so the great mandate is overthrown!”

God is Wise

The last moral attribute of God that Dr. Thong covers has to do with the Wisdom of God/Shang Di.  One of the coolest things about the Bible, in my opinion, is how God’s Wisdom is so prominent that “she” is actually personified as Yahweh’s co-eternal partner in the book of Proverbs (by the way, if this sounds awesome to you, read this article Who Is Lady Wisdom in Provers 8? by Dr. Michael Heiser)! God’s infinite intelligence, omniscience, and even middle knowledge loom large in the Bible.

Shang Di shares these characteristics!

From the Classic of Poetry, we read “Great Heaven is very intelligent” (Anecdotes of Tang) and “O intelligent and high Heaven, Who enlightens and rules the people below.”  (Xiao Ming, from Anecdotes of North Hill)  The Book of Shang and the Book of Zhou show that wise rulers’ source of wisdom was from Heaven:

Heaven gifted our king with valor and wisdom to govern the vast nation.” (from Announcement of Zhong Hui)

“Examining the men of old, there was the founder of the Xia Dynasty.  Heaven guided his mind, allowed his descendants to succeed him, and protected them.  He acquainted himself with Heaven and was obedient.”  (from Zhao Gao, beginning of verse 11)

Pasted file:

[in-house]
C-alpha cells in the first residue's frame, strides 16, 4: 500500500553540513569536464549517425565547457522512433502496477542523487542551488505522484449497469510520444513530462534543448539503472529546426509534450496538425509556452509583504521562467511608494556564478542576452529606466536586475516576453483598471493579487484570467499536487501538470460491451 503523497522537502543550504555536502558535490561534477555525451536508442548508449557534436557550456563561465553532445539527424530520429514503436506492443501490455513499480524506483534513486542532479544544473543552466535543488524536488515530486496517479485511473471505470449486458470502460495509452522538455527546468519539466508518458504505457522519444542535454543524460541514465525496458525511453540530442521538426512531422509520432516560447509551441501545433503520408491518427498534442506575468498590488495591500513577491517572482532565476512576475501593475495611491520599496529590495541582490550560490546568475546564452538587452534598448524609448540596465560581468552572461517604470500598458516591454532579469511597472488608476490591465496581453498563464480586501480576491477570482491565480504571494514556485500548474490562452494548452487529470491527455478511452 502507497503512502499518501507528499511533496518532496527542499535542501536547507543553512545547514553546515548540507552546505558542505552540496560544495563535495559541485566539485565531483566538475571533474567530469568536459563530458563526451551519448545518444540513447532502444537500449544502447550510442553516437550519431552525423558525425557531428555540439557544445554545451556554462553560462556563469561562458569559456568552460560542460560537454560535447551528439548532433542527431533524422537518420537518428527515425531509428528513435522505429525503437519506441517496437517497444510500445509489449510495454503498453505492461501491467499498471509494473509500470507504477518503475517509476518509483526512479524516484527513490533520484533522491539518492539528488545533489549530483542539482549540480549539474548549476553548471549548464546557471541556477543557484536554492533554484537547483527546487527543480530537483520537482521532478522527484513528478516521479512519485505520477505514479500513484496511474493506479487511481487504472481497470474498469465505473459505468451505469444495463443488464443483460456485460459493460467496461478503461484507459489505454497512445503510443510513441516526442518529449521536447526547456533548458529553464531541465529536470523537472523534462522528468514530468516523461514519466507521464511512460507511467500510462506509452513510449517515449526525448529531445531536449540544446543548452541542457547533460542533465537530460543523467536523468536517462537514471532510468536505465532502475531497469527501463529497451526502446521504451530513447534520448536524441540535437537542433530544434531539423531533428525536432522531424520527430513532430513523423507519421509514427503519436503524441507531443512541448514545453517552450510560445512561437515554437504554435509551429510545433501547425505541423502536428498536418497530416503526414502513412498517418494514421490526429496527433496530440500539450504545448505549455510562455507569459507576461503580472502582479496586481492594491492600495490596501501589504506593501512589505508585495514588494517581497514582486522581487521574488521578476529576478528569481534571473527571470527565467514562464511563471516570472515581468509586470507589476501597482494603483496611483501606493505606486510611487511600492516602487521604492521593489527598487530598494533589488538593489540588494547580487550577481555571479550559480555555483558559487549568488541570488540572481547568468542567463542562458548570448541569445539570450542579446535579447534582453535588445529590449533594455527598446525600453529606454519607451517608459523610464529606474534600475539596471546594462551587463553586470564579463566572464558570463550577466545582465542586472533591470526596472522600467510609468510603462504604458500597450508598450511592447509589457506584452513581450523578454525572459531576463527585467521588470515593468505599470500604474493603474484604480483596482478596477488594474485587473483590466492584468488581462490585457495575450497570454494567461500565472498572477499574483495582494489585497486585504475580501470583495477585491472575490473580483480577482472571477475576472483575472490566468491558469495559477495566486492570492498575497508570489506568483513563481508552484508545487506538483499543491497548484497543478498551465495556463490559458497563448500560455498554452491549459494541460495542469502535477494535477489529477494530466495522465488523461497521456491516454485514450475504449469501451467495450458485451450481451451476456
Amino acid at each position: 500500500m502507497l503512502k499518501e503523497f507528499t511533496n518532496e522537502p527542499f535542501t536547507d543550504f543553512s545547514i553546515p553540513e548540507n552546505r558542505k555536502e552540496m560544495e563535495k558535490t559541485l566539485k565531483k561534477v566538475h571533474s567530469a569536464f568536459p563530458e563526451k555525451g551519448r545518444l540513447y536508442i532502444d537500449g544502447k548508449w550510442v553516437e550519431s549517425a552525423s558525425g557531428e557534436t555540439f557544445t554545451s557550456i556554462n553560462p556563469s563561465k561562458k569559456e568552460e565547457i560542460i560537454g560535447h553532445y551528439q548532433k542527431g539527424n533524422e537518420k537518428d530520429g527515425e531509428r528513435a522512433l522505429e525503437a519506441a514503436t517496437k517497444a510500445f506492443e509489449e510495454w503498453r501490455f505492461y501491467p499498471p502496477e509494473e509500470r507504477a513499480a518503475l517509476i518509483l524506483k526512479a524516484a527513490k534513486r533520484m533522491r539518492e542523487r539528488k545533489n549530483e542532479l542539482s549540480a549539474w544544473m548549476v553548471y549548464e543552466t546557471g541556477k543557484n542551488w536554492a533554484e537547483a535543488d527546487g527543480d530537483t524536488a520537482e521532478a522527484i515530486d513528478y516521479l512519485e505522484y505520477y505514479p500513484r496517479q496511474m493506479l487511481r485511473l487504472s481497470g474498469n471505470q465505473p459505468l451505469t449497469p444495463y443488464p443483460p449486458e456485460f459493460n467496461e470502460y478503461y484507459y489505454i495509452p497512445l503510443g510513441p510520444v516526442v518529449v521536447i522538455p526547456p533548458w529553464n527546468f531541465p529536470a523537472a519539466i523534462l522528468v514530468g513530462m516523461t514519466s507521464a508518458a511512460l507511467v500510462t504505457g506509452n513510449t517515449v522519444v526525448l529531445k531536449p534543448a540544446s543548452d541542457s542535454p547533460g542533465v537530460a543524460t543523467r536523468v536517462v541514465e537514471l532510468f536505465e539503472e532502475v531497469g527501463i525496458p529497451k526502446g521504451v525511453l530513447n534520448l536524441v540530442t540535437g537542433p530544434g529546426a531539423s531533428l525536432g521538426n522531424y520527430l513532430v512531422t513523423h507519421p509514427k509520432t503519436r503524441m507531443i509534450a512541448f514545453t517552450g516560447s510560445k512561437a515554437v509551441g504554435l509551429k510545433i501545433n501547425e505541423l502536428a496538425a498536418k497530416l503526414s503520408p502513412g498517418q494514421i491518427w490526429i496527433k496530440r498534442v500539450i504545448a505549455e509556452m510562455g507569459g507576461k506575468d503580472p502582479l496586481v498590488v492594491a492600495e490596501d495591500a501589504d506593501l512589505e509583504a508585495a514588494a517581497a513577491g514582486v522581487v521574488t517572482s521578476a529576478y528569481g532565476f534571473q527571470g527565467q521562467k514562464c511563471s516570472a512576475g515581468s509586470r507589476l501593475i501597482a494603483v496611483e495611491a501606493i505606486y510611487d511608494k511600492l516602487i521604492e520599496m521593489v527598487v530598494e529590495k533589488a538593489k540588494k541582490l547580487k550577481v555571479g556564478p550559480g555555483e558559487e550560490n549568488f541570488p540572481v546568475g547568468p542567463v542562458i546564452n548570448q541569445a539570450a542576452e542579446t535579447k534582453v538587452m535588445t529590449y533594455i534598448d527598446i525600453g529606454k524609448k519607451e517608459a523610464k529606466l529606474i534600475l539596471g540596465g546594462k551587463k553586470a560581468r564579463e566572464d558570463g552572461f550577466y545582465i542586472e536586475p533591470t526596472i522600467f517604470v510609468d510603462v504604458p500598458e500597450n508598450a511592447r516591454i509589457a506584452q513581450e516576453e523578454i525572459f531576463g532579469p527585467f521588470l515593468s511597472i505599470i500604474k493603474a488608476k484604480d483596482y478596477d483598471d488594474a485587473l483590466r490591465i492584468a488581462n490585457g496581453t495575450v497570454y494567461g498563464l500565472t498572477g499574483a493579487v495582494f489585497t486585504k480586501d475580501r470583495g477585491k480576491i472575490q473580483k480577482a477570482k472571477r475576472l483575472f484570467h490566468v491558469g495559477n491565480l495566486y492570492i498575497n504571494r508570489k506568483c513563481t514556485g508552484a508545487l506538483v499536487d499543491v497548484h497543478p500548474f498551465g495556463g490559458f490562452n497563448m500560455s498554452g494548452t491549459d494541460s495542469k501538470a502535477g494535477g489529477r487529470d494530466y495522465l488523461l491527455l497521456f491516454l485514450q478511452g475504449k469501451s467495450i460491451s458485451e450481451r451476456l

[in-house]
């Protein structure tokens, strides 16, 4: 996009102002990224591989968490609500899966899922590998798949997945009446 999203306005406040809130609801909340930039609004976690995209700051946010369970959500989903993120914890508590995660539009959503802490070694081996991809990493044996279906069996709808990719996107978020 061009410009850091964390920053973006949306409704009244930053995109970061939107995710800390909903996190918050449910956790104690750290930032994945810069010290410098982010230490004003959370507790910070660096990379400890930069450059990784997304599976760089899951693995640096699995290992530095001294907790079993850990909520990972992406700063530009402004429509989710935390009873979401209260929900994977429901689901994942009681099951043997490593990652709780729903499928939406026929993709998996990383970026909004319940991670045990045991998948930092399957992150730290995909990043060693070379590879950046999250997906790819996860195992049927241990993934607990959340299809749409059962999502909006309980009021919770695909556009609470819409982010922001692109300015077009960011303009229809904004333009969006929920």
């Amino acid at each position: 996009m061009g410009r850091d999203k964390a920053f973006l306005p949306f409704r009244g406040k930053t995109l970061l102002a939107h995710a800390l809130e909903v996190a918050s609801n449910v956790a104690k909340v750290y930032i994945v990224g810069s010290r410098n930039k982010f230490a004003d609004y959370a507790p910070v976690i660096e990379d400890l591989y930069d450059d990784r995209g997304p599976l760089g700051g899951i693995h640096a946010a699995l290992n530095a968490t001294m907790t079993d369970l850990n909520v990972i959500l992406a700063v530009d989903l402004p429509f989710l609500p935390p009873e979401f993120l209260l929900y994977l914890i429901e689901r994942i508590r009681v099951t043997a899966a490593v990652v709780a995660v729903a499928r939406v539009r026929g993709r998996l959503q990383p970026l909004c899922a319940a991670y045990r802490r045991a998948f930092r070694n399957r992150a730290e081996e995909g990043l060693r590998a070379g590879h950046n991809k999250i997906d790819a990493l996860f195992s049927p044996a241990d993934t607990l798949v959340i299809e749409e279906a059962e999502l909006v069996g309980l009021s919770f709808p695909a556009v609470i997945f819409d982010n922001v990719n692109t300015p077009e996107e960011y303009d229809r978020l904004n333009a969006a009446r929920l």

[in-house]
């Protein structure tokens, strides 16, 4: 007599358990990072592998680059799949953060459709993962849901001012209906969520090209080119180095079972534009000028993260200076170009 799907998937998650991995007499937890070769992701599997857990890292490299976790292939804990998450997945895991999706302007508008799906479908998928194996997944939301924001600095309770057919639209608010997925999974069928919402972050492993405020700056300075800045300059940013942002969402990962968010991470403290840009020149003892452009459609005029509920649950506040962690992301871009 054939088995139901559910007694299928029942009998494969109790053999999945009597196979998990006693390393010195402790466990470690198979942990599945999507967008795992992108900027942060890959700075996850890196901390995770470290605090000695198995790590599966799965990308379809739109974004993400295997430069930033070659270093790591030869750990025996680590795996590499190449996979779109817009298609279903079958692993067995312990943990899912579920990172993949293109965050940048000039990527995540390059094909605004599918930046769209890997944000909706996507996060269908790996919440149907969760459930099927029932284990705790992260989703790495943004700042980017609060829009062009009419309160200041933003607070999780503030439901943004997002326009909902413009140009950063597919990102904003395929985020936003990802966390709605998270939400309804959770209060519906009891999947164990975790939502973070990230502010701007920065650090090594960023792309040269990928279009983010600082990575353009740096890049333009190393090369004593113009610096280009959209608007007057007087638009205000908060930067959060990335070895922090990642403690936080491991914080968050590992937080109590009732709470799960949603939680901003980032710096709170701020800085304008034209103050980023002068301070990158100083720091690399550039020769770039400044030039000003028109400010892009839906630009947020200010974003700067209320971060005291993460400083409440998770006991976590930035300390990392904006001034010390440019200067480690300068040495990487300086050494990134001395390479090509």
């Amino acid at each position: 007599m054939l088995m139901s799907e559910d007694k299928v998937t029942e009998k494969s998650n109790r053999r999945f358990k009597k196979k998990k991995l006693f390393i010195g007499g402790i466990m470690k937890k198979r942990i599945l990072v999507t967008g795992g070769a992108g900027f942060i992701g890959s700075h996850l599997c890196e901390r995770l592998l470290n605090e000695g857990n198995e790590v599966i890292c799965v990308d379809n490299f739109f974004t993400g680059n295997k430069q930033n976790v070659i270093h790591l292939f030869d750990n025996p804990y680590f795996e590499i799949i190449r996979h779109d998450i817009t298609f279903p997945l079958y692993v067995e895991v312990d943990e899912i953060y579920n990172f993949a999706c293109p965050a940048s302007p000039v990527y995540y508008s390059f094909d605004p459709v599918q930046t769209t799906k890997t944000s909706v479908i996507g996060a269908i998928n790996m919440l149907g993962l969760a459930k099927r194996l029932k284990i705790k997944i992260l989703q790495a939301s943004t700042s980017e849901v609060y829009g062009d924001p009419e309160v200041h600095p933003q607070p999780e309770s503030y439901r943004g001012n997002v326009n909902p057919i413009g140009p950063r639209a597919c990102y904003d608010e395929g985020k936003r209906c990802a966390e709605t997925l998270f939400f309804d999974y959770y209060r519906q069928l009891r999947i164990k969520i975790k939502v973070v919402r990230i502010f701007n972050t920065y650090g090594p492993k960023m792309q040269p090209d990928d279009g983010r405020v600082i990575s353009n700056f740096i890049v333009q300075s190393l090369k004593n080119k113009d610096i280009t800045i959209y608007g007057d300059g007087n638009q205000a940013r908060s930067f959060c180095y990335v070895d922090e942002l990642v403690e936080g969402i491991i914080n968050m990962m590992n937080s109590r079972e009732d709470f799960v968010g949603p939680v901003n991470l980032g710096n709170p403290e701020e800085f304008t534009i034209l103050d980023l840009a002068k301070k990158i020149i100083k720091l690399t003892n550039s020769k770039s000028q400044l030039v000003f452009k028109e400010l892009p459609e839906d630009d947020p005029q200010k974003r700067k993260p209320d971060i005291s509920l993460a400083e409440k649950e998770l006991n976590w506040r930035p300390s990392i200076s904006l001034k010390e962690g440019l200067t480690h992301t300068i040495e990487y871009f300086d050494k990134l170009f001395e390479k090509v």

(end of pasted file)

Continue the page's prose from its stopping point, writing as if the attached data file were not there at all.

So far, we’ve established that the God of the Bible, Yahweh, and the ancient Chinese God Shang Di share both natural attributes and moral attributes.  However, is there anything indicating that this God of ancient China desires the same things as the God of the New Testament? Did the ancient Chinese truly worship the God of the Bible?

Next time we will look into issues of sacrifice, the expectations for emperors, and clues that could show us if the ancient Chinese were waiting for a man like Jesus!

Hiatus OVER! What’s Next?

Hello everyone!

Back in 2019 I posted that I would be taking a hiatus from writing on this blog.  I am a music teacher and I had received a grant to build a recording studio in my high school.  I had no clue what I was doing and needed to focus on that.

Since then, I have learned a LOT! I have plans for the new Contemporary Music class I’ll be teaching next year, I know what a DAW is, I know what an Audio/Digital interface is and how it works, and suddenly, due to the COVID-19 pandemic, I have a lot more time on my hands to refine and develop my mixing and mastering skills.  Woo!

(By the way, if you ever need advice and guidance on sound equipment and how to get started on your own home studio, I highly recommend Sweetwater, and Dustin Keesbury in particular.  He was fantastic and a huge help to me!)